ANNAPOLIS, Md. — Maryland Senate President Bill Ferguson and Speaker Adrienne Jones pumped the brakes on calls for a special legislative session to address an upcoming 18 percent hike on the state's gas tax.
The state's leading lawmakers issued a joint statement Wednesday placing blame of rising gas prices on the front door of rich oil companies.
"We are all feeling the effects of surging gas prices, which have become a global problem and result from big oil taking advantage of global uncertainty to make record-shattering profits."
Together Ferguson and Jones claim, the tax increase set to go into effect on July 1, "would not result in Marylanders seeing a price reduction at the pump."
Both said halting the tax increase would "be a loss of over $200 million in funding dedicated to ensuring the safety of our State's roads and bridges."
At question is a 2012 law passed by the General Assembly that automatically increases Maryland’s gas taxes based on inflation rates.
Once in effect gas taxes in Maryland will increase to 43 cents per gallon, which almost certainly would cost consumers 7 cents more than the current historically high rate of fuel at the pumps.
Comptroller Peter Franchot was the first to call for a special session on Tuesday.
It came in response to a Monday back-and-forth with Governor Larry Hogan over who could prevent the increase from taking place.
Hogan had called the tax increase "unconscionable," and urged Franchot to either extend the tax payment deadline and/or to waive penalties altogether if they go unpaid.
But Franchot said he doesn't have the legal authority to alter or stop the automatic increase, unless emergency legislation is passed by the General Assembly.
If granted that authority by lawmakers, Franchot said he would suspend the tax increase from July 1, 2022 to June 30, 2023.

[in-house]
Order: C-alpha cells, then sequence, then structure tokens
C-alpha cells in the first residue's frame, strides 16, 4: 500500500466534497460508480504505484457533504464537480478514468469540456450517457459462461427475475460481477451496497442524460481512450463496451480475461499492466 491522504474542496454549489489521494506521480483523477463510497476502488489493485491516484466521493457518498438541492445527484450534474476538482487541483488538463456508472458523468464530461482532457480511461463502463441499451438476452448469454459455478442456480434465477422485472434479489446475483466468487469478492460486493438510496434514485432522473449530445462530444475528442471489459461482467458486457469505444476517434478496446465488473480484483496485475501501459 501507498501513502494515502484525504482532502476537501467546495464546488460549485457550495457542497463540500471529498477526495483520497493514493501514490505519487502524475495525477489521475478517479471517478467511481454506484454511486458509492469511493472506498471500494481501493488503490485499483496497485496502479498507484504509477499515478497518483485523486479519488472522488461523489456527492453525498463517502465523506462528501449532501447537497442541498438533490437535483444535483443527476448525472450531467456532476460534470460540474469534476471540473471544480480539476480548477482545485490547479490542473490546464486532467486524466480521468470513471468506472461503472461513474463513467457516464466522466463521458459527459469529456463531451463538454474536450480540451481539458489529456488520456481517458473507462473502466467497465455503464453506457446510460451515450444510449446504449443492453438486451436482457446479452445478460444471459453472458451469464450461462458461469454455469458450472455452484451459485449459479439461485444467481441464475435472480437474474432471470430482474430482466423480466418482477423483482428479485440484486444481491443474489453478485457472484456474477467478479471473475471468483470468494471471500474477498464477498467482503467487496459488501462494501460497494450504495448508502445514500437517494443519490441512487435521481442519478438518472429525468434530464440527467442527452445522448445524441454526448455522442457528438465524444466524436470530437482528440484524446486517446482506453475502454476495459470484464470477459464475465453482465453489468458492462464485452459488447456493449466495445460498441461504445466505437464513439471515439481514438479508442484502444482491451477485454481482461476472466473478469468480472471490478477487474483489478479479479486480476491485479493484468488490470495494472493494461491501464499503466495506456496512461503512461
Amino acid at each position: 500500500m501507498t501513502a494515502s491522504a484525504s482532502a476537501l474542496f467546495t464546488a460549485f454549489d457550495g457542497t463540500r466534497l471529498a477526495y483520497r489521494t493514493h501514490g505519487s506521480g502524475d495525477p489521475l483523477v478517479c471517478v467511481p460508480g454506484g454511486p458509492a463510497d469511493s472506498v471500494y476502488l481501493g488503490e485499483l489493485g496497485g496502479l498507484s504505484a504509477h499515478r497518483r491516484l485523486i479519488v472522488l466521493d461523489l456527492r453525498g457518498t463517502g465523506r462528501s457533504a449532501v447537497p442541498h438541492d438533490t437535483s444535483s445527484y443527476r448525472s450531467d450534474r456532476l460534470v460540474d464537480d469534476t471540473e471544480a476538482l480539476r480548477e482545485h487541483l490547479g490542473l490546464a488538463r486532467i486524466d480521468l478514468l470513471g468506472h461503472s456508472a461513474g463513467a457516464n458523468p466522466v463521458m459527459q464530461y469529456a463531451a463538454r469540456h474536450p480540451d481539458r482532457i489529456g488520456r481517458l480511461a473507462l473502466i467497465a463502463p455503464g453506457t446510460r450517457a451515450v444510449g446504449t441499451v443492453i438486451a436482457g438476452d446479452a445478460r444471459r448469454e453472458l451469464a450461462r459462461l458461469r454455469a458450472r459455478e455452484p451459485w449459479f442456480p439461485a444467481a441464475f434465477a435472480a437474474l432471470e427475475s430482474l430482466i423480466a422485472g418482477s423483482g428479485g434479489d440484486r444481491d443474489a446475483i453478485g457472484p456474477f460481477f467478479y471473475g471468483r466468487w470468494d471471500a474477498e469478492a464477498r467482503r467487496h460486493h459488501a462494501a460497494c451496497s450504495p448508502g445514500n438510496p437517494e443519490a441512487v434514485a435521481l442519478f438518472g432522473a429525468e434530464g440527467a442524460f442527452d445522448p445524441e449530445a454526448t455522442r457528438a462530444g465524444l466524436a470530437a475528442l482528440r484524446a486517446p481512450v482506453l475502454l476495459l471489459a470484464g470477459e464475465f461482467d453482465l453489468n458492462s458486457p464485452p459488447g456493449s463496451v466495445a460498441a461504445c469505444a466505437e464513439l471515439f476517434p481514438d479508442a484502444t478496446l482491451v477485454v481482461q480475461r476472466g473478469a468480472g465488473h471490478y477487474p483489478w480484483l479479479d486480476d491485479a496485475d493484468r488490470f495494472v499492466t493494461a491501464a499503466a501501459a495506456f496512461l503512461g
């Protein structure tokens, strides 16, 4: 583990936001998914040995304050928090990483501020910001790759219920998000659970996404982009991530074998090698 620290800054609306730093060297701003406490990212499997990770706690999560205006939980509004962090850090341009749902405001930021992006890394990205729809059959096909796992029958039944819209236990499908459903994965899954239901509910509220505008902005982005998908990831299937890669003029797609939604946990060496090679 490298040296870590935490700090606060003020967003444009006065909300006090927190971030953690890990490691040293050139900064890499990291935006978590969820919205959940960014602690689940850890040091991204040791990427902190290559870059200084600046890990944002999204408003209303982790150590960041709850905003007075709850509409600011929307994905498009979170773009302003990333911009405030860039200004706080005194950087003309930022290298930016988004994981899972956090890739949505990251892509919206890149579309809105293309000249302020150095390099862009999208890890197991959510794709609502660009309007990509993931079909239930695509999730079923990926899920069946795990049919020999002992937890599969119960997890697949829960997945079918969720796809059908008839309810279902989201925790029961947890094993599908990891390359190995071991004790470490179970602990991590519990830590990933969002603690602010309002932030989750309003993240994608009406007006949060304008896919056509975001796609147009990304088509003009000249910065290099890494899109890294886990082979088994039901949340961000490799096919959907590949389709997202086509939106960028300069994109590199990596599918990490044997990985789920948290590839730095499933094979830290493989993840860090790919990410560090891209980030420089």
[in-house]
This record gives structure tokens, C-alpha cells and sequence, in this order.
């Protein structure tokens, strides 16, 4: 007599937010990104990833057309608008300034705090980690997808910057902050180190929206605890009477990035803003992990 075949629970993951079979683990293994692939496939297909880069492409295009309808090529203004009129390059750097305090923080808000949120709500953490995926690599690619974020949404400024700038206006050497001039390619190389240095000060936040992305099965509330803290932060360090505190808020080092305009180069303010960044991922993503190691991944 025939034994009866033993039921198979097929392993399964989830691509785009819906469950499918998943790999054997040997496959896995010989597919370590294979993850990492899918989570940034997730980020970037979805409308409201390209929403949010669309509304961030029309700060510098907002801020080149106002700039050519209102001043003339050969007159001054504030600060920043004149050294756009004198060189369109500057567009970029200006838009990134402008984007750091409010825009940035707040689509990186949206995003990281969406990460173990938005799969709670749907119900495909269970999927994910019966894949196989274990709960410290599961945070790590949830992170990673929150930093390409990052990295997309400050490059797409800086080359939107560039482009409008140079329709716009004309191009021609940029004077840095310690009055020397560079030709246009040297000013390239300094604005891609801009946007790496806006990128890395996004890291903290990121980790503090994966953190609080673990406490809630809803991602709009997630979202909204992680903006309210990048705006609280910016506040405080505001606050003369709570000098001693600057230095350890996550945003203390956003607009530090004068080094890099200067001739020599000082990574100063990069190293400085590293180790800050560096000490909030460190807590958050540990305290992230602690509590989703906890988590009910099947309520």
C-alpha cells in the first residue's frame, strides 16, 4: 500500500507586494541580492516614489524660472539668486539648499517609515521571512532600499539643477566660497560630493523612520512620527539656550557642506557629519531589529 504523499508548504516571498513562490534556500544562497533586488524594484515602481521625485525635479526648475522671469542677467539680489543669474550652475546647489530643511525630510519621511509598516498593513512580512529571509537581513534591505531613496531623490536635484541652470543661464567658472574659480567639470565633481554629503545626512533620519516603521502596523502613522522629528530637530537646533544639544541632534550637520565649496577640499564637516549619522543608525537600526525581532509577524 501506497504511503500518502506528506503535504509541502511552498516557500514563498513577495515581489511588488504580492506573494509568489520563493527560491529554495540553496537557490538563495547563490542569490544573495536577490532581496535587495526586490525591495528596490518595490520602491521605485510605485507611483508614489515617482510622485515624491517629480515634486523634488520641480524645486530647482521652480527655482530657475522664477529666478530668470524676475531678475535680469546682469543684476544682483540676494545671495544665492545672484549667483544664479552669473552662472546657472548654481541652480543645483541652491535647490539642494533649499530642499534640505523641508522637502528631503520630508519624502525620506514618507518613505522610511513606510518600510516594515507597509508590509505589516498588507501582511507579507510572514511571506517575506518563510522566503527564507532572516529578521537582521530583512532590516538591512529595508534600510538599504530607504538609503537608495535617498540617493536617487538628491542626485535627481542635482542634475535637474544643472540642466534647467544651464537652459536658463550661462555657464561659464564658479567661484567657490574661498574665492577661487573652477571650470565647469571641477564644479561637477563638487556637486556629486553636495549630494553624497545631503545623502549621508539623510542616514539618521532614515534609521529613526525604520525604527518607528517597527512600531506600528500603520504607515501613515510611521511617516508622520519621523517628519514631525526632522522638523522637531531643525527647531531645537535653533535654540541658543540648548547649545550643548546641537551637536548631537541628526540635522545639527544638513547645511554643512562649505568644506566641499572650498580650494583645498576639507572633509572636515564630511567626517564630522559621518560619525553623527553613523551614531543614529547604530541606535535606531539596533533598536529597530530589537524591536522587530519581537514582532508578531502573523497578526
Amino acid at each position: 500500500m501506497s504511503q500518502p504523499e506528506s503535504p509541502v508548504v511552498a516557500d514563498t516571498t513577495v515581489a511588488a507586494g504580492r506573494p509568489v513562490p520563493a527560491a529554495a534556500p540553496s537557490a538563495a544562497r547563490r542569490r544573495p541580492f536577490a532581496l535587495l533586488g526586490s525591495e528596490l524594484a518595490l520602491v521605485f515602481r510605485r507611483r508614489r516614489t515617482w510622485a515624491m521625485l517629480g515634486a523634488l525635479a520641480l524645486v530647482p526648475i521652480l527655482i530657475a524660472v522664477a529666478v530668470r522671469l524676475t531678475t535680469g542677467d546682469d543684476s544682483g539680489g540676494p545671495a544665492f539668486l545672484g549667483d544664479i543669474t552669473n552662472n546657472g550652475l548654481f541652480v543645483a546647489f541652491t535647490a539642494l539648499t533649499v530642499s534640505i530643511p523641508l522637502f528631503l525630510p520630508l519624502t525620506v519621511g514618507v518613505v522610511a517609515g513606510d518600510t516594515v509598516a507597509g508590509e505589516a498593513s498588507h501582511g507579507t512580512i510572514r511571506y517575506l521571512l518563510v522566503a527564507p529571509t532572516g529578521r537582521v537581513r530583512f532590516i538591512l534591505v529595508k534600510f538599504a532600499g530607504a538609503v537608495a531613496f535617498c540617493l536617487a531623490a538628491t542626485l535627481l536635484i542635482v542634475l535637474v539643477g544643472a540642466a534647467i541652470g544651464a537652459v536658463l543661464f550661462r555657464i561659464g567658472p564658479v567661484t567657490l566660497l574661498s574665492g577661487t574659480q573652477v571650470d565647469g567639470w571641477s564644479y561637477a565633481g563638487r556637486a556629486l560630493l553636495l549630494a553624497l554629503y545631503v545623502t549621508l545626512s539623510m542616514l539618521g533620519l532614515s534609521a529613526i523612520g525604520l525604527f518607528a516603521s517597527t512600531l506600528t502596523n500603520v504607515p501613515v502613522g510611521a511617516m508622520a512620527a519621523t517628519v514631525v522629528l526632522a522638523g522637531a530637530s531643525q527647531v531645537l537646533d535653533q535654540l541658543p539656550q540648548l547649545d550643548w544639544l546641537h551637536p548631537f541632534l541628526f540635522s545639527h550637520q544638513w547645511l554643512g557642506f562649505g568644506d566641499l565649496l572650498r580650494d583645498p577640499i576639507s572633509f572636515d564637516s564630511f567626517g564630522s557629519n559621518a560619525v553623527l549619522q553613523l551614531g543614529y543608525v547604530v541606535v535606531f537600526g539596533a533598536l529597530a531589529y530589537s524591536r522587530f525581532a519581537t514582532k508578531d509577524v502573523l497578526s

“While there appears to be continued disagreement between the Governor and my office – and the Attorney General’s interpretation of law – on whether or not I have existing authority to suspend the automatic increase to the gas tax set to go into effect on July 1, one thing is for certain: the executive and legislative branches have unquestionable authority to prevent an 18% increase to the gas tax – from 36 cents to 43 cents – from taking effect," Franchot said Tuesday.
A spokesman from Hogan's office responded to Franchot's latest proposal by saying, "all this flailing by the Comptroller isn’t helping Marylanders."
GOP House members meanwhile, have also signed onto a letter pushing for the special session.
House Republicans push for Special Session to Address Gas Tax pic.twitter.com/JIfhIzRZGo— MD House GOP (@MDhouseGOP) May 24, 2022
In the meantime, Franchot is also asking the legislature to again impose a state gas tax holiday through September 30, similar to the one adopted in March.
But Ferguson and Jones also seem to have put that proposal on ice.
"Temporary tax holidays have long-term consequences. As fuel prices rise, so too do the costs of maintenance and construction in our transportation sector. Ensuring the safety and integrity of Maryland’s roadways, bridges, and transit systems is critical," Ferguson and Jones said in a shared statement. "We cannot have a reliable transportation network that regularly experiences failing conditions due to insufficient funding and deferred maintenance."